Blues heavyweight first to take court action over alleged $100m Ponzi scheme

Blues heavyweight first to take court action over alleged $100m Ponzi scheme


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Carlton footy club legend Ian Collins is taking legal action against a suburban law firm and its deceased director over allegedly illegitimate mortgages linked to a suspected $100 million Ponzi scheme.

Collins, an Order of Australia recipient and former Blues president, filed a Supreme Court writ on Monday alleging that mortgages over a multimillion-dollar portfolio of properties throughout Melbourne were procured unlawfully by his close friend John Adams and AMS Ivanhoe Lawyers.

Former Blues president Ian Collins, pictured here in 2004, is taking legal action.Credit: Sebastian Costanzo

The legal documents ask the court to invalidate the mortgages alleging that AMS’ lending business had been operating unlawfully for years and procuring mortgages illegitimately.

“From a point in time that is presently unknown to the plaintiffs, the lending business was operated in a manner that was dishonest and fraudulent,” the statement of claim says.

“The total amount of investors’ funds misappropriated has not been ascertained, but the fraudulent operation of the lending practice has been the subject of several news media articles wherein dozens of investors have claimed to have lost funds in an estimated sum up to $100 million.”

Court documents also say that the mortgages over the properties were signed without the knowledge or consent of the plaintiffs.

“Mr Adams misappropriated a significant portion of the investors’ funds to his own use … instead of lending those monies to third-party borrowers at interest,” the documents say.

They allege that instead of telling the investors about the misappropriation of the funds, Adams fraudulently told investors that their money had been lent to borrowers at interest and provided investors with falsified documents.

“Certain of these fictitious loans were created between investors of the lending business … and persons who had deposited certificates of title with AMS Ivanhoe for safekeeping … when in fact the loans had not been agreed between the purported parties, and no monies had been advanced to the borrowers/mortgagors to support the contrived mortgages.”

The writ also names Adams’ decades-long colleague and business partner at AMS Ivanhoe Lawyers, Shane Maguire, as defendant, alongside snooker bar The Brunswick Club.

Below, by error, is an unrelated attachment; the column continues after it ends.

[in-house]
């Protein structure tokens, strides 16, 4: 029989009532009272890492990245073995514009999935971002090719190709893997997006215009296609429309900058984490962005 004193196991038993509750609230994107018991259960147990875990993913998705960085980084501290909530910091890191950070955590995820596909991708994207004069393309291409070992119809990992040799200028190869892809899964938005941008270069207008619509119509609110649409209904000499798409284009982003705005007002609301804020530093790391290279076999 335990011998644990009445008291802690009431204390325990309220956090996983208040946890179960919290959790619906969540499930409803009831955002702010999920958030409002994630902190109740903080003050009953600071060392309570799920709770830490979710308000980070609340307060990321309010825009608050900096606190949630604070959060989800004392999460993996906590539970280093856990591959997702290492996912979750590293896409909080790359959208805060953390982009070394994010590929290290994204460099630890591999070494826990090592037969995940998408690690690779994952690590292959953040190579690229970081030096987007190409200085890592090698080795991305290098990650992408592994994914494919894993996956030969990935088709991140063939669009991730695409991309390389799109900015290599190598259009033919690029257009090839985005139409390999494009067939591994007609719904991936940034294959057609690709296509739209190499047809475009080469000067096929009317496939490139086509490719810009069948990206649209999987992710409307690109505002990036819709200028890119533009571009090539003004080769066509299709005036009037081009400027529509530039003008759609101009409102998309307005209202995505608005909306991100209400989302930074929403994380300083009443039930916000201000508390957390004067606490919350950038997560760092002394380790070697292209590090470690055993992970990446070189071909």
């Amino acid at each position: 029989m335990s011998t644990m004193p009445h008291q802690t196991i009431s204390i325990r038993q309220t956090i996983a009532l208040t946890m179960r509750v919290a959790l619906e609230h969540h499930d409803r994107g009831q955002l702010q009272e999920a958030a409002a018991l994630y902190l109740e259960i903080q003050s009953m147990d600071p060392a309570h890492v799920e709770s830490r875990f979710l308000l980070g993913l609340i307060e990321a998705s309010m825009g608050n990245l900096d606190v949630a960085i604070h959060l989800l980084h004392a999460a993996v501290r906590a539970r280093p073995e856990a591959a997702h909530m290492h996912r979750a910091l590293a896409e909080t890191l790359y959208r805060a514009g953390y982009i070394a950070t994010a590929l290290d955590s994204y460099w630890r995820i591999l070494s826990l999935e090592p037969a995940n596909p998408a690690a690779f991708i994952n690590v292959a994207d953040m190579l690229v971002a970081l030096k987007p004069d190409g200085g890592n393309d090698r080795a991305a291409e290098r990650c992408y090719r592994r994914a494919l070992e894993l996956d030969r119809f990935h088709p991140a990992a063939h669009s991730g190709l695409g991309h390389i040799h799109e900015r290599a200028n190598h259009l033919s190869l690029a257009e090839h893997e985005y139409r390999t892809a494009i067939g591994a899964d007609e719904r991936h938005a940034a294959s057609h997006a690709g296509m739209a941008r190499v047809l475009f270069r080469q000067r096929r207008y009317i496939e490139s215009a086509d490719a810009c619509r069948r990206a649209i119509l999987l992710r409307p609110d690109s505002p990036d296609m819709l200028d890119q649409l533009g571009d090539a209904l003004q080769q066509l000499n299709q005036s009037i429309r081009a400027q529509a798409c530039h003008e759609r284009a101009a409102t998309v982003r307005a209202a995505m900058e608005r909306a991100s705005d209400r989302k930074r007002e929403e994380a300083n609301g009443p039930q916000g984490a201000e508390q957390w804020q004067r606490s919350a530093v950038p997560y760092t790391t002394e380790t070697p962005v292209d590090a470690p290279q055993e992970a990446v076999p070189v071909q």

John Adams and his firm, AMS Ivanhoe Lawyers.

The lawsuit also makes several allegations against Maguire, linking him to a series of fraudulent mortgages and saying he told investors that Adams was the architect of the scheme.

“Several of the plaintiffs or their representatives have sought evidence from Mr Maguire justifying the disputed dealings, and he has been unable to provide such evidence, and has in several instances conceded that the dealings were fraudulent transactions perpetrated by Mr Adams,” the documents claim.

“Mr Adams acted with actual dishonesty, and thus acted fraudulently. Whilst Mr Maguire’s conduct was merely reckless, he failed to have any regard to the truth or otherwise of the certifications made in his name.”

Collins declined to comment when contacted by The Age. There are eight co-plaintiffs listed in the writ with Collins.

Earlier this month the Coroners Court of Victoria launched an investigation after major discrepancies in the firm’s trust accounts were discovered by staff in the days after Adams’ death.

A member of Adams’ family informed employees at AMS Ivanhoe Lawyers that the 81-year-old had collapsed at his Big Hill property on the Great Ocean Road, near Lorne, on October 20.

The father of four was quietly buried at a private ceremony in Lorne on October 26. Maguire did not attend the funeral.

This masthead previously revealed that just $80,000 was found in the law firm’s trust accounts after Adams’ death, which was not enough to cover disbursements to investors for the following month, according to a source with knowledge of an investigation by the Victorian Legal Services Board who is not authorised to speak publicly.

Dozens of wealthy clients, including AFL heavyweights and racing identities, invested millions of dollars with the law firm, which lent out money to first mortgagors at significantly higher rates of interest than offered by the banks.

A source close to the company said staff had discovered that investments were not deposited in trust accounts and had instead been funnelled through an external Commonwealth Bank account not associated with the business.

The loss has been estimated at anywhere between $20 million and $100 million.

The source said none of the other employees or directors at the firm knew where the money had gone, and there is no suggestion that any other person at AMS other than Adams is suspected of wrongdoing.

The Legal Services Board, probing the law firm, is expected to brief fraud squad detectives.

Law firm Gordon Legal announced last week that it had begun a class action investigation after being contacted by a “devastated family” who had been told their investment had vanished.

Maguire has been contacted for comment.

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